How Much Should You Spend? Average Veterinary Costs for Pet Owners

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Most humans do not require a medical checkup more often than once a year, but it’s important to keep in mind the fact that dogs and cats are different. Pets, on average, age up to 7x faster than humans. This means that, by the time they are 2-years-old, most have already reached full adulthood. At the age of 4, many pets are heading into middle age (hopefully without a midlife crisis!). By the time they are 7-years-old, dogs and cats are seniors. When they reach 10 years, they are in the geriatric stage of life. Taking your dog or cat to the vet once a year is the same thing as seeing your own doctor just once every seven years!

You would not wait seven years to see your doctor or dentist, so why make your pet wait that long? Twice a year physical wellness exams are a salient aspect of your pet’s health. Pets, especially cats and certain breeds of dogs, are experts when it comes to hiding pain or illness until it’s almost too late.

These bi-annual visits play an important role in maintaining your pet’s overall health, and every pet owner should set aside a certain amount for their pet. Here’s a break-down of the average cost of veterinary visits. Keep in mind that these costs do vary from practice to practice, but these are the average costs. Prices listed here come a variety of sources, as well as information I received when I worked at a veterinary hospital.


Once your dog or cat is an adult, there are basic services that every pet parent should expect to pay:

Office Call: This is the cost of the appointment and wellness exam, and can vary widely depending on location, veterinarian, and clinic. Even so, the average cost is $45 – $55.

Vaccine Boosters: These are shots given after the initial dose to keep the vaccine working effectively. Some vaccinations may require boosters, while others do not. However, most pets require 2-4 boosters each year. The average cost range is $18 – $25.

Fecal Test: Fecal tests are performed to find gastrointestinal parasites, and are important parts of annual check-ups. The average cost is anywhere from $25 to $45 dollars.

Heartworm Tests: These check for heartworm disease, which is an incredibly serous and potentially fatal disease caused by parasitic worms. Tests (blood tests) for this run $45 – $50.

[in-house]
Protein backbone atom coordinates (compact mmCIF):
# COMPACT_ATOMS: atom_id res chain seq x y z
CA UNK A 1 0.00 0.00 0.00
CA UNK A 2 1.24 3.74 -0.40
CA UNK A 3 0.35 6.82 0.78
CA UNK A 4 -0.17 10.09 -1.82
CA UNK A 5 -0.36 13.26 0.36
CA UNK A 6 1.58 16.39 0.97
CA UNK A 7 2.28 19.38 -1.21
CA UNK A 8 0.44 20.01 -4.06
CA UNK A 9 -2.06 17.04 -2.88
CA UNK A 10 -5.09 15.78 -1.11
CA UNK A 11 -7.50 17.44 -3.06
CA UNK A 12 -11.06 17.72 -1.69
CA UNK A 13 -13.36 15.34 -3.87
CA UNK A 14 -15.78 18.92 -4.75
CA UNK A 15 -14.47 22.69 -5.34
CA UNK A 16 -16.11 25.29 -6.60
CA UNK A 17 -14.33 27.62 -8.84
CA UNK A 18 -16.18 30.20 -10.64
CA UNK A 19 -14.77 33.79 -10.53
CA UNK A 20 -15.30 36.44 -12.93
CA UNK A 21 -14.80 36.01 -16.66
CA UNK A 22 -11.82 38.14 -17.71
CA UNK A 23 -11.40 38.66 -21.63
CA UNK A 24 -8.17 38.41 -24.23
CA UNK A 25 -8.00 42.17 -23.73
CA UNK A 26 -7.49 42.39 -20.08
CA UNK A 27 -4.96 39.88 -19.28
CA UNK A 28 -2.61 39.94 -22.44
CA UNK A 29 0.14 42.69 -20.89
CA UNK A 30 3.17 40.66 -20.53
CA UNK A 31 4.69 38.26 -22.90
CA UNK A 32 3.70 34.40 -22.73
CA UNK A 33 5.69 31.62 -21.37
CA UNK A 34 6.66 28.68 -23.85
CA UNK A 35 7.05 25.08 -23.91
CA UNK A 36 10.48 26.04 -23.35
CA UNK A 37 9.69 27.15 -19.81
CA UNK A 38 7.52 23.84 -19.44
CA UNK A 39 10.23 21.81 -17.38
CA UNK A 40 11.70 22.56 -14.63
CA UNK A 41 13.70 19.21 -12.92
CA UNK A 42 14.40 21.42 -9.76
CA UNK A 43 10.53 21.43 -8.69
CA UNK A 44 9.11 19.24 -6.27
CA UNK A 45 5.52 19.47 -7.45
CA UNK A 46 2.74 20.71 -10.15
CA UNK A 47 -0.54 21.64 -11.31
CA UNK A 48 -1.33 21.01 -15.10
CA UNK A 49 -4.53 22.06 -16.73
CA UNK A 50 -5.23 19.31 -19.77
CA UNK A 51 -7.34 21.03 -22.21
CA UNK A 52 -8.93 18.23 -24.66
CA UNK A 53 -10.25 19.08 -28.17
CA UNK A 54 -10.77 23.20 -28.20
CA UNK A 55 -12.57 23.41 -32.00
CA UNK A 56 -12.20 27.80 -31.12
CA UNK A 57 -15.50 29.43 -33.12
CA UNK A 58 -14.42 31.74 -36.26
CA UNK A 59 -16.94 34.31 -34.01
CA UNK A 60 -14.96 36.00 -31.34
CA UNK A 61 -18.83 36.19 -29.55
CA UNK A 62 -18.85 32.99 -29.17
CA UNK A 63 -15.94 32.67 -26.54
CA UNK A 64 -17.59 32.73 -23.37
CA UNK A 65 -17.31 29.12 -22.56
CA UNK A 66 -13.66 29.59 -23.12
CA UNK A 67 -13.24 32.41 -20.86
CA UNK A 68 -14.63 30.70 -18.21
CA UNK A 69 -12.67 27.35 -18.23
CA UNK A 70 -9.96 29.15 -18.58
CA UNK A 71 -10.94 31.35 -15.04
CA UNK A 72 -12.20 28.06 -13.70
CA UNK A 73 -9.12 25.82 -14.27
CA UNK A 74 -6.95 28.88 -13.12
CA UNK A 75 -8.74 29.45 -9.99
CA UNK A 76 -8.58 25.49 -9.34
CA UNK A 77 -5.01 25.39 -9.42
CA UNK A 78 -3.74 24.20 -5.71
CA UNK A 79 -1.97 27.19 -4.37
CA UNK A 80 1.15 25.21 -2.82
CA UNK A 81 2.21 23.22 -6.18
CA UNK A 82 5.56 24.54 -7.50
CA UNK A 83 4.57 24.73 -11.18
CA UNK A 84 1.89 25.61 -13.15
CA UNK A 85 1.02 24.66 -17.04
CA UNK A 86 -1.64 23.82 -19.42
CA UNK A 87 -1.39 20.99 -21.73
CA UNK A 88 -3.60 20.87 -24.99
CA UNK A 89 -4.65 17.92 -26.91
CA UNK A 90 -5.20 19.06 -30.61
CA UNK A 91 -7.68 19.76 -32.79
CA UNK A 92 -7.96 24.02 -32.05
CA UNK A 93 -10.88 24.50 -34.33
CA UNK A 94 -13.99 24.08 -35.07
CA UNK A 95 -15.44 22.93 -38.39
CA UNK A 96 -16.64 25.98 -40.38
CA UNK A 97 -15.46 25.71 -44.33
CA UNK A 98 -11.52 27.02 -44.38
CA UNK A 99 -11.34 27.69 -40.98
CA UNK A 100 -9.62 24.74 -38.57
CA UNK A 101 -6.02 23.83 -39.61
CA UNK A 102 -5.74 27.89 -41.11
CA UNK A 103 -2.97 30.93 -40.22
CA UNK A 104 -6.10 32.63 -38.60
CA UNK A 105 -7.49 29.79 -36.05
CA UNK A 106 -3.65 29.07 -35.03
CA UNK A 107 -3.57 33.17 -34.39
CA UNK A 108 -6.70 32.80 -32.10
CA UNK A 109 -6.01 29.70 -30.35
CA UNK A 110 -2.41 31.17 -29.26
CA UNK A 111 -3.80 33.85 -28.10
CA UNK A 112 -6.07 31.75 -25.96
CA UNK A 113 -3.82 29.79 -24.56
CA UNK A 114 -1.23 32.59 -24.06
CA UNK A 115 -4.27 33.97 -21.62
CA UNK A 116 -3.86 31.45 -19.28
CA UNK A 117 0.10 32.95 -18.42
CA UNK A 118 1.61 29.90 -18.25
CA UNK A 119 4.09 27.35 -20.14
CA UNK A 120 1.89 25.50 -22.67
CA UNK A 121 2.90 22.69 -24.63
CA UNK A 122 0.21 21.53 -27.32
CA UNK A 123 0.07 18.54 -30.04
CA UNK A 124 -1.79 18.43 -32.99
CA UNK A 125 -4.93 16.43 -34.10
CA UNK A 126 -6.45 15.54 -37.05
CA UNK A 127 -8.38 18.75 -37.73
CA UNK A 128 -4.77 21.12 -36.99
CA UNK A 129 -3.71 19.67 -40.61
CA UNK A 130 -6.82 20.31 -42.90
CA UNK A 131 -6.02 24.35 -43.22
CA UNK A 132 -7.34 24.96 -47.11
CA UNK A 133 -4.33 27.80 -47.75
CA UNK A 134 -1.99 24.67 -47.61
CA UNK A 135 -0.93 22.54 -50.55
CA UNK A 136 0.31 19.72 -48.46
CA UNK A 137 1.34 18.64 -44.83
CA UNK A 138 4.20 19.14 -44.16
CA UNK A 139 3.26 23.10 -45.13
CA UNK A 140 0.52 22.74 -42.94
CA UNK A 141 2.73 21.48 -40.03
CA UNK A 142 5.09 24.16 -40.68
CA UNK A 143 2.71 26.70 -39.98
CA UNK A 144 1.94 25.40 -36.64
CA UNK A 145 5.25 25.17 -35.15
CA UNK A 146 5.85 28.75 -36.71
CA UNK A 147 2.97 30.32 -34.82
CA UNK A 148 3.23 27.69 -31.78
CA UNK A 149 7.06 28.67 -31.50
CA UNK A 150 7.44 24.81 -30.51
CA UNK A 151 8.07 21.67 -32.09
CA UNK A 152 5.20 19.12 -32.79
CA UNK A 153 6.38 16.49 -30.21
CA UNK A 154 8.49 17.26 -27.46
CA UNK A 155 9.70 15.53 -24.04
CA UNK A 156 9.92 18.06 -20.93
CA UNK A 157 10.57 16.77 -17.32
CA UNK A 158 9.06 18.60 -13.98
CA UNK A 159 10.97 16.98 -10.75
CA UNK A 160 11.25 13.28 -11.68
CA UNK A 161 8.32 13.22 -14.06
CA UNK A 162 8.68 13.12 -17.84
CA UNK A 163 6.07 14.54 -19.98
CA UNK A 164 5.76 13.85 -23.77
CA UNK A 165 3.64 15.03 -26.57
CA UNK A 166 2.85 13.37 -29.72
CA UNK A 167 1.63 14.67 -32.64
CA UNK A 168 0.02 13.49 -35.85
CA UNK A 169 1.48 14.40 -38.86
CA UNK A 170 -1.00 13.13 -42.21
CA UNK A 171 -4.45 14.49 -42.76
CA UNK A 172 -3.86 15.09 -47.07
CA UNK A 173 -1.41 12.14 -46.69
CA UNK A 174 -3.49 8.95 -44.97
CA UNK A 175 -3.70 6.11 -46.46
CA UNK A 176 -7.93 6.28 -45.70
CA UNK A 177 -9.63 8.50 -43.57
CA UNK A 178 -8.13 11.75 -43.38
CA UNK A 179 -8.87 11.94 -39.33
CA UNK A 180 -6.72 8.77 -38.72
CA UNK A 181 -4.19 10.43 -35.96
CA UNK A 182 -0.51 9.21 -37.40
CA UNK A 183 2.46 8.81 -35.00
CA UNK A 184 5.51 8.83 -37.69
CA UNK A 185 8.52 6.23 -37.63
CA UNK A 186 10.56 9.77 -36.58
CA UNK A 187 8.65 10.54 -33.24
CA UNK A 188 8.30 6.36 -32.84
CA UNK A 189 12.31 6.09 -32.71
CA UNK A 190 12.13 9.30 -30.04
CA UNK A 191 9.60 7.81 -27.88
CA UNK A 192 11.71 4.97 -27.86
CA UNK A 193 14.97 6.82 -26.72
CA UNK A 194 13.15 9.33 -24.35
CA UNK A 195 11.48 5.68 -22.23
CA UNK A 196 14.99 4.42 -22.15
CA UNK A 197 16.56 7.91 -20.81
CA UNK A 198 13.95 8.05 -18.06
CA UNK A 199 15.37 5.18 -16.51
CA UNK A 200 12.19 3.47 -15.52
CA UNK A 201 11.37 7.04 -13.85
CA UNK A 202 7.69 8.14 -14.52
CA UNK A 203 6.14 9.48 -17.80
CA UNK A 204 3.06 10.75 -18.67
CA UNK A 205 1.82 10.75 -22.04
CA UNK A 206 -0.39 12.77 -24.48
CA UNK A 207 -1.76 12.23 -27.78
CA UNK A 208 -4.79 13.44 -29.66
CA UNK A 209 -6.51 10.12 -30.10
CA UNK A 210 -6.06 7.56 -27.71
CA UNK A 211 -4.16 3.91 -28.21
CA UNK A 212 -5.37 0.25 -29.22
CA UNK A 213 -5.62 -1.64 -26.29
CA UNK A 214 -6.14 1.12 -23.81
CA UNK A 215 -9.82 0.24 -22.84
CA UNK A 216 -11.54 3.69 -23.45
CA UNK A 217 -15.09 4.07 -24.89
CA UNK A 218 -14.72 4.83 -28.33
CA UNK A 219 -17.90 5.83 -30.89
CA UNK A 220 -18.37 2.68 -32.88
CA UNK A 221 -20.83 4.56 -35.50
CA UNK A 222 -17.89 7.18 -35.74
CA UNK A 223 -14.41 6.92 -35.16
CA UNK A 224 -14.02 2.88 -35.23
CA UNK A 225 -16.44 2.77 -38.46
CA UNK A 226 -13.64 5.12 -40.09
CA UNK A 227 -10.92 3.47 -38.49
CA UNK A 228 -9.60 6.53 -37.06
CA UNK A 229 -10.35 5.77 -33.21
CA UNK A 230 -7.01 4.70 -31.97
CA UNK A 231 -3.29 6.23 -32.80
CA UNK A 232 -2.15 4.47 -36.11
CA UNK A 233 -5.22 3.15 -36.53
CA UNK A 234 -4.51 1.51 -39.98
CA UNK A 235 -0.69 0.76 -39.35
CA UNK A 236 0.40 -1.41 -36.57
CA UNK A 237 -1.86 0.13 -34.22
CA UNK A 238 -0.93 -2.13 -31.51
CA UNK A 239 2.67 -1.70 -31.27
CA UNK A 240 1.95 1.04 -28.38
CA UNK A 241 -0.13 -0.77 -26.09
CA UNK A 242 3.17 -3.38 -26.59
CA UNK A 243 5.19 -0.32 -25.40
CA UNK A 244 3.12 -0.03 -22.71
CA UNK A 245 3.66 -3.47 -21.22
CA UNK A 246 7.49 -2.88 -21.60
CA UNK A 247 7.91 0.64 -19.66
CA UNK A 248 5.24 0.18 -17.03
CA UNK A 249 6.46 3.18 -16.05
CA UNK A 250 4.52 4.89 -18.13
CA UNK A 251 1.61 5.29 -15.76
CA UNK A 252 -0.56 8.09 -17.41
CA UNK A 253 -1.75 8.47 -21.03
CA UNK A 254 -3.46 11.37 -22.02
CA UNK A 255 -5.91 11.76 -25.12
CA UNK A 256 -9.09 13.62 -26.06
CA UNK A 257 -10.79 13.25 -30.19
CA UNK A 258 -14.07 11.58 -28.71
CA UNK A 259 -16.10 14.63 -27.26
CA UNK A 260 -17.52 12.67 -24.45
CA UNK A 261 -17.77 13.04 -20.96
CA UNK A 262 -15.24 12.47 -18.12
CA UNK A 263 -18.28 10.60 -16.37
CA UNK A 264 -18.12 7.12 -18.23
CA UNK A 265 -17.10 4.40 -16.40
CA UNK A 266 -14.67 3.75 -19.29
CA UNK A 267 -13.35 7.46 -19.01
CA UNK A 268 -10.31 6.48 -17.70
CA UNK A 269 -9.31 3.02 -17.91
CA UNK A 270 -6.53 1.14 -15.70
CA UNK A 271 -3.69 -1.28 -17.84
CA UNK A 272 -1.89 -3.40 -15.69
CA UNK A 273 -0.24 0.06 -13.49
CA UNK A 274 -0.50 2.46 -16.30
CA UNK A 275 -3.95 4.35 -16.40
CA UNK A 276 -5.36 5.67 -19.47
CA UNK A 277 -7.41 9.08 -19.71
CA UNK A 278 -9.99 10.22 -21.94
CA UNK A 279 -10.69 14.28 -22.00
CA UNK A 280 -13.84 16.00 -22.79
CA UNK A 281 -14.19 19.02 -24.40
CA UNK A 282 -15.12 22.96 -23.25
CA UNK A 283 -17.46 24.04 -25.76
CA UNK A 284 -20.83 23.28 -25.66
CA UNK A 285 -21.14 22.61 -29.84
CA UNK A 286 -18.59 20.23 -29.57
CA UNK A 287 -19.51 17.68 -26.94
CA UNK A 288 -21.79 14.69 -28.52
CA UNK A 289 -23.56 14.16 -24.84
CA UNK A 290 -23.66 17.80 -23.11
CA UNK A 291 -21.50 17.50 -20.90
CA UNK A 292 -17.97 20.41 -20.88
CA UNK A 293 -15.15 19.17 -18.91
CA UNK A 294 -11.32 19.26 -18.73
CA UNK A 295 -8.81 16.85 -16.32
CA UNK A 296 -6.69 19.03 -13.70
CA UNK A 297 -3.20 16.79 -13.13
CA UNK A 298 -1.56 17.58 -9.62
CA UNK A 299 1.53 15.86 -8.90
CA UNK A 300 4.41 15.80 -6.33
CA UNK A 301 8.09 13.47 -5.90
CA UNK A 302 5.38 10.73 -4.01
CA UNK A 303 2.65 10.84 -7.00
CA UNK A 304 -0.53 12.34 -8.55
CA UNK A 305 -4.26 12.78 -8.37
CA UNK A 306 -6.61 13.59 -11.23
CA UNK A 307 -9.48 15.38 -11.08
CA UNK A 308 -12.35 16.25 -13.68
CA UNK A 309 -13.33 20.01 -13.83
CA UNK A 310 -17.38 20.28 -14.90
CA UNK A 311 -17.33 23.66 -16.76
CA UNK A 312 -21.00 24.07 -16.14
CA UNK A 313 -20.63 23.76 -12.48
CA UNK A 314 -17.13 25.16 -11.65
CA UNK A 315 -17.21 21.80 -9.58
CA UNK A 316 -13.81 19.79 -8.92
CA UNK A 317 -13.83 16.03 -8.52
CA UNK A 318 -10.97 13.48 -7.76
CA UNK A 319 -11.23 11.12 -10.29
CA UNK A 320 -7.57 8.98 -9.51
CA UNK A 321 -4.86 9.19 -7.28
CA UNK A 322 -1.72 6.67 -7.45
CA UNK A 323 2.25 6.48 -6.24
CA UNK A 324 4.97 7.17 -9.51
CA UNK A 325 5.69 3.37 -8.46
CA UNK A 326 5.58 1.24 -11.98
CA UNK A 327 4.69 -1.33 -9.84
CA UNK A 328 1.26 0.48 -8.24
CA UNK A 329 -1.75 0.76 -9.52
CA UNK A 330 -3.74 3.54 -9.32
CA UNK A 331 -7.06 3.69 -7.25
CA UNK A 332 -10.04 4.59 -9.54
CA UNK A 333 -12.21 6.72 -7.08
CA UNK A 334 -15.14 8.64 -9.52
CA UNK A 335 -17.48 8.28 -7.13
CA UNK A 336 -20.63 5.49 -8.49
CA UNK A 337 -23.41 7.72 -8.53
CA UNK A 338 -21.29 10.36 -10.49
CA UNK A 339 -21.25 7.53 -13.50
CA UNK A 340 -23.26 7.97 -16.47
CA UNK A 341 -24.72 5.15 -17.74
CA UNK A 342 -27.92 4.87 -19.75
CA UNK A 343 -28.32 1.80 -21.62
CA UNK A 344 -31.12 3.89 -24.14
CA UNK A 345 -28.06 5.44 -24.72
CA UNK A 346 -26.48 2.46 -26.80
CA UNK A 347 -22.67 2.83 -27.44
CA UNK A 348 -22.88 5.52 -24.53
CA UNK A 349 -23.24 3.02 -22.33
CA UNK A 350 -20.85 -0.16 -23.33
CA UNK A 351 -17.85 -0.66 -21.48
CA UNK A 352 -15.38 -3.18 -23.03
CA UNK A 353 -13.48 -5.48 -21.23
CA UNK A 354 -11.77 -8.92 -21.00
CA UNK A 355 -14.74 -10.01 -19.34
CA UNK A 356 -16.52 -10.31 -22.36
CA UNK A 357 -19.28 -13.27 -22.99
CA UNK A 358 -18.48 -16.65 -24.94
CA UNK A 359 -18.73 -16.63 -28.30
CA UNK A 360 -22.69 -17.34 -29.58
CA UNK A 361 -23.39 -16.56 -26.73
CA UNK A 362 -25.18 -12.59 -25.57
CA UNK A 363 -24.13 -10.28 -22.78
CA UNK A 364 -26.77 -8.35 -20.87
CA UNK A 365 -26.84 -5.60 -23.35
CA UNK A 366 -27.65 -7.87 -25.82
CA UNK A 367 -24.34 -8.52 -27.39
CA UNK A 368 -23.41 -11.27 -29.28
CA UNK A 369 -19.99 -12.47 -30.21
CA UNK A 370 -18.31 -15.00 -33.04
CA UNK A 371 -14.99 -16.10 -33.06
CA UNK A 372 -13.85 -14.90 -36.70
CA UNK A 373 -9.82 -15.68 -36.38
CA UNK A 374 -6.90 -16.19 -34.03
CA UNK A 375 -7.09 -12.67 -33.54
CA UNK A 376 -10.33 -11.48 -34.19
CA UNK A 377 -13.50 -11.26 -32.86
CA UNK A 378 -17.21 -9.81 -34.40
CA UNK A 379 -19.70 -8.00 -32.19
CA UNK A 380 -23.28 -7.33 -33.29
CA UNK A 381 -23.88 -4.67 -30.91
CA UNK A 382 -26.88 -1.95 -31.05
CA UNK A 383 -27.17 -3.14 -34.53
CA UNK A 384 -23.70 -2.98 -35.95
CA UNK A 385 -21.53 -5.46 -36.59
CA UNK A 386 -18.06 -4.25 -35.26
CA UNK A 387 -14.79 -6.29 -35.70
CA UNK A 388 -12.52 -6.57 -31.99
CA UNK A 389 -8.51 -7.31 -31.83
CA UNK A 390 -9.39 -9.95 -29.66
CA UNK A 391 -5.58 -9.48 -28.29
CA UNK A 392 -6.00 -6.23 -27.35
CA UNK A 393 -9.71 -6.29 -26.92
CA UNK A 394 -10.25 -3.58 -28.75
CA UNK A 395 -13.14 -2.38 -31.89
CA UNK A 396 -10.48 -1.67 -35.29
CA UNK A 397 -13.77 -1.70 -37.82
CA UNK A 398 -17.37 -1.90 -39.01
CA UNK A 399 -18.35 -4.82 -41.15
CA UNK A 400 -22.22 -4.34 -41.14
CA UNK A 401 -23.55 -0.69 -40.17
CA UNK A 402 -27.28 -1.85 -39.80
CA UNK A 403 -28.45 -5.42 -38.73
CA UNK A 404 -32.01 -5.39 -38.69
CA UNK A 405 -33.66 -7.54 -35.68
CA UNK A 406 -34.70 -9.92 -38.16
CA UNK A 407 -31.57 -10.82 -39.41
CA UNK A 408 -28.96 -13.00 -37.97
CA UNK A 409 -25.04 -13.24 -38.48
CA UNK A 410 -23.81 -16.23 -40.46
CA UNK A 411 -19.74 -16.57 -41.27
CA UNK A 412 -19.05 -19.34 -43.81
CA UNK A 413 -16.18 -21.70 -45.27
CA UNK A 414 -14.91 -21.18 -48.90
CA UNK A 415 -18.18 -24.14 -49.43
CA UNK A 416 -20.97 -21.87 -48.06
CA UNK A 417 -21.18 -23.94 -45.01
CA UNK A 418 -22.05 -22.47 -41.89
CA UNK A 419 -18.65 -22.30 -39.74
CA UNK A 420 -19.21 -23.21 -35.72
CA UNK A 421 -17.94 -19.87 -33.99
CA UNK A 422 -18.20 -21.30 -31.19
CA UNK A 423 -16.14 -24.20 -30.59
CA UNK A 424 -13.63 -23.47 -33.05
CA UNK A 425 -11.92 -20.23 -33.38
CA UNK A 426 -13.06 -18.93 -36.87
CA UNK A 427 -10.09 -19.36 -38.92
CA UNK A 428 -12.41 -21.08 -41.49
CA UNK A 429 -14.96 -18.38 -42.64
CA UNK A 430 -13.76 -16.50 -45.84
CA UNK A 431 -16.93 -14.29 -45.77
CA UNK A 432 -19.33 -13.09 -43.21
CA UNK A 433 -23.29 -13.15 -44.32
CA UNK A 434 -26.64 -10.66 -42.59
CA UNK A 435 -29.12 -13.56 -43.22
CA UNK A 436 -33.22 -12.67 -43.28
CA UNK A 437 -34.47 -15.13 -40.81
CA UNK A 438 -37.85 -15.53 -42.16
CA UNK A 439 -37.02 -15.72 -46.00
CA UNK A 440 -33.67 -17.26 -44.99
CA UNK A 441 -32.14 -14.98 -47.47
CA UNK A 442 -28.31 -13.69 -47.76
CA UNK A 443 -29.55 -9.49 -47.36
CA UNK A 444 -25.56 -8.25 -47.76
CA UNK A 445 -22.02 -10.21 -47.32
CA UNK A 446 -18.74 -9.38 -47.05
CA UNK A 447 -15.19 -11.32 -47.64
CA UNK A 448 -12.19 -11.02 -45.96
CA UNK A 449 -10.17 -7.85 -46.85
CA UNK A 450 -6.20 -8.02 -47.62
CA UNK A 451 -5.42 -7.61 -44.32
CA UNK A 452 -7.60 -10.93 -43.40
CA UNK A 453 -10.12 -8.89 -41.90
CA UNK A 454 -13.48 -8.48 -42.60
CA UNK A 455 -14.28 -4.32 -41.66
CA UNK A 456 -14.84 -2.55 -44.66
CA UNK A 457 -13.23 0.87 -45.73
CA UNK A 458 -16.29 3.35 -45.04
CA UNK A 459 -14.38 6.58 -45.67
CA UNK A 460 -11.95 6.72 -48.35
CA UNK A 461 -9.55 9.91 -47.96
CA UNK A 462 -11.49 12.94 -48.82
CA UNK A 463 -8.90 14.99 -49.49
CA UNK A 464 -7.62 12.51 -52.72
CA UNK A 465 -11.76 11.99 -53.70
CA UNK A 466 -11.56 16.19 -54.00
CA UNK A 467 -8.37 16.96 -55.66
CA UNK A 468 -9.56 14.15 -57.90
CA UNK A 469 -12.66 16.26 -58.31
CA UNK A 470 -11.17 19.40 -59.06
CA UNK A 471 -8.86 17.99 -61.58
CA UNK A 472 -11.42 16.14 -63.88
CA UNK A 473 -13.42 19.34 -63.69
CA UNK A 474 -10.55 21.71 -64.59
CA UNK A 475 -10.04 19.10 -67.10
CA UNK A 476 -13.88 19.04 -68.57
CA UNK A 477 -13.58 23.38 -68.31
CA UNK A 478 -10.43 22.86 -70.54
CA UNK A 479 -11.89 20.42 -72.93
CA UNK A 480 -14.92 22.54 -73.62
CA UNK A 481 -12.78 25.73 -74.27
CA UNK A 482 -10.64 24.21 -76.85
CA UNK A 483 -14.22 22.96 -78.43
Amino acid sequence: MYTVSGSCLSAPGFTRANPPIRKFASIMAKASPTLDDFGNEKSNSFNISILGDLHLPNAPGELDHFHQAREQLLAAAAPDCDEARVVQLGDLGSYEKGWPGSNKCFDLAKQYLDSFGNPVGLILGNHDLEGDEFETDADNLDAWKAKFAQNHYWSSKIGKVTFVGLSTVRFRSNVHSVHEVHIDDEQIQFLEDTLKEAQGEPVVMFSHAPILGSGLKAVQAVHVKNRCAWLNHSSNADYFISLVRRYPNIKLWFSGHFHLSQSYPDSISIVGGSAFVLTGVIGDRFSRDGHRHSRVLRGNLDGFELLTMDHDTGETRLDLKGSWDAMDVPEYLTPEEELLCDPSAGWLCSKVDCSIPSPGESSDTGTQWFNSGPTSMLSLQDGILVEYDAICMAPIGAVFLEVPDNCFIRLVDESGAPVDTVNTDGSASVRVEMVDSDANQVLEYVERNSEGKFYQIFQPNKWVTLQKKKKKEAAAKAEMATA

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Depending on your pet’s health and age, you may need to shell out additional costs for extra services. Just because these are additional services, does not necessarily mean they are optional.

Spaying or Neutering: There are many health-related reasons to spay or neuter your pets, apart from the possibility of unwanted litters. The average cost of spaying and neutering at a low-cost clinic is $45 – $135, while some veterinary practices and hospitals cost $200 – $300, or more depending on weight and complications.

Geriatric Screening: Older pets (7+) require geriatric screening. This is a more comprehensive exam that may include complete blood work and chemistry, urinalysis, x-rays, and more. Typically, the cost is around $85 – $115.

Dental Cleaning:  If your pet can’t eat – or if it hurts – then your pet will get incredibly sick and become malnourished. Dental cleanings are very important and performed when your vet sees gingivitis in your pet’s mouth, or notices bleeding during brushing. Many pets have their teeth cleaned once a year during annual check-ups. This procedure generally runs $70-$400, but can cost drastically more.

Allergy Tests: Just like people, animals get allergies and will show symptoms such as: Itching, licking, chewing, and sneezing. If you think your pet may be dealing with allergies, your veterinarian may want to administer an allergy test. This is done either as an intradermal skin test, or via blood test. Skin testing costs an average of $195 – $300, and blood testing is $200 – $350.

X-Rays: These are important for finding breaks, fractures, or signs of internal issues. While they may be expensive, they can make a big difference in finding what is wrong with your pet. The average cost is $58 for the first shot, and $36 for each additional shot.

Surgery and Other Treatments: If your pet has to undergo surgery, or has other health-related issues that require intensive treatment, the cost can run into the high thousands, depending on your pet’s specific issues.

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Taking your pet to the veterinarian twice a year should not be treated as optional – It’s part of owning a pet. Make sure to budget for the visit, along with any additional costs that may come up.

Need help getting your dog into a carrier? Try these tips.

Treat your dog after the vet – You know how the techs took their temperature!

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Source: gratisography

Alexia (2)



    • Excellent comment. Thank you!

      It really bothered me when clients would come in, and decide for themselves which items on the estimate were optional. Most people would argue about doing a blood test. For someone reason, they thought they knew more.

      xo, Alexia


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